Dried plums

Each year I make plum tortes with a recipe from the New York Times.  These tortes are super easy to make and freeze beautifully.

Easy and delicious

Easy and delicious

Here is the recipe for an absolutely wonderful blue plum conserve from my Mother’s 1946 version of the Joy of Cooking.  I use the Italian prune plums but Damson plums work equally well.  This recipe does have walnut meats and be aware that there is some concern about canning preserves made with nuts.  I have never had a problem but do want to let you know about this.

Here is the mixture before cooking.

Here is the mixture before cooking.

Blue Plum Conserve


  • 2 oranges
  • 1 lemon
  • 1 and a 1/4 pounds of raisins
  • 9 cups sugar
  • 5 pounds blue plums
  • 1/2 pound broken walnut meats


Peel and chop the thin rind from the oranges and lemon and put it in a large bowl.  Chop up the pulp from the citrus fruits and add this and any juice to the bowl.  Next add in the raisins and the sugar.  Pit, slice and add in the plums.  Mix well then place in a large pot and cook until thick.  Be careful to stir continuously or your mixture will burn.  Add in the walnut meats.  Cook ten more minutes then put into sterile jars.  You can then water bath can your preserve if you so desire.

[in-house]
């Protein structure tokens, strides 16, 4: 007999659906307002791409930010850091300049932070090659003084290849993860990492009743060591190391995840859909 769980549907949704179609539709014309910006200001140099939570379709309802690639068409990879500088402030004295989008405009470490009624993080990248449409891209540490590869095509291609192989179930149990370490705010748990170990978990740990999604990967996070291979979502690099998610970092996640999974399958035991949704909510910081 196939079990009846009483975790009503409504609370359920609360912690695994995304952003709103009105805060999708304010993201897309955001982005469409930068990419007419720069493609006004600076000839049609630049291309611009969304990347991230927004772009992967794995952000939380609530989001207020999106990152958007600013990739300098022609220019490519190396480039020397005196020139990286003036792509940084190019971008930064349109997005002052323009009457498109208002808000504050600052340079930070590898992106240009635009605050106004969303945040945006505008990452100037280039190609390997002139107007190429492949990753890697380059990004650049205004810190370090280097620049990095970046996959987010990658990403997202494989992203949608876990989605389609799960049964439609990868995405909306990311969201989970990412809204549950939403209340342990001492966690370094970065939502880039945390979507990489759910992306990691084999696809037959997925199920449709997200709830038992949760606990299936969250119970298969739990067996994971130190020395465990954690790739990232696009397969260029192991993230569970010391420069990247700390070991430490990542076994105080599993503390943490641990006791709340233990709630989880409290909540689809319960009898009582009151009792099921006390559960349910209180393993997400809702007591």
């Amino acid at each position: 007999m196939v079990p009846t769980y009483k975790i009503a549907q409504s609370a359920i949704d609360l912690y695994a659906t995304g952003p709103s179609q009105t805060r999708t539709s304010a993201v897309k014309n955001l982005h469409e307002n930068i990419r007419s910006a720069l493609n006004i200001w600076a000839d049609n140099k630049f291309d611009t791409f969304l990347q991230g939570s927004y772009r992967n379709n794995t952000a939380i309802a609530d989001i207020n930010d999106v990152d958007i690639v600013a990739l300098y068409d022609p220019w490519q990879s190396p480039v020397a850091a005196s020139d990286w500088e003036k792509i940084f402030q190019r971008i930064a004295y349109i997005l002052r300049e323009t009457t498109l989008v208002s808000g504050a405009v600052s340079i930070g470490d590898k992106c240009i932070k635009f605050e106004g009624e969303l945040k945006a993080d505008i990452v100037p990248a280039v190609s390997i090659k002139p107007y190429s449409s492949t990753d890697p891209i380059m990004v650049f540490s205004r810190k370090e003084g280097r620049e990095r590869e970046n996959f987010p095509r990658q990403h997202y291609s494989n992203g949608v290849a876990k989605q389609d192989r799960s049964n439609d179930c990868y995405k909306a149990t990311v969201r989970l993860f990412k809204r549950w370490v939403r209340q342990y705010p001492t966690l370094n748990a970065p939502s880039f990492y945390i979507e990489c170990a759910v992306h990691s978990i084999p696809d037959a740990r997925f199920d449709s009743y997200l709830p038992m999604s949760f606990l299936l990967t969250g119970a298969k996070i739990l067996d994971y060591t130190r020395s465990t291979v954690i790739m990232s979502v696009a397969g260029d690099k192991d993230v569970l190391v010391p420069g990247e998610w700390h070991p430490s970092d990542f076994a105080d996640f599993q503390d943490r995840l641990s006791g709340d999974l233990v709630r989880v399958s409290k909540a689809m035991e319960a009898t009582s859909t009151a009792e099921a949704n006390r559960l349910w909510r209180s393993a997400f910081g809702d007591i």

Here’s the finished product.

Year before last when we had an insane amount of fruit I did a plum wine.  It actually turned out to be more of a brandy and while quite strong, we liked it.

Fermented Dill Pickles

Making great pickles is easy! Here’s what you need:

Kosher or pickling salt

A few grape leaves for crunchy pickles.

Fresh cucumbers with the blossom end cut off to prevent softening.



Pack grape leaves, cucumbers, dill and garlic into clean jars and cover with brine solution.

Brine solution is made by dissolving 2 tablespoons of salt into a quart of water.

Cover and let the pickles sit until the desired level of fermentation is reached. They will be cloudy and bubbly.

It usually takes 5 to 10 days for pickles to ferment enough for a good, snappy taste. At this point you can put them in the fridge. They’ll continue to ferment but much more slowly.

Nearly done!

Seattle Farm School Tour!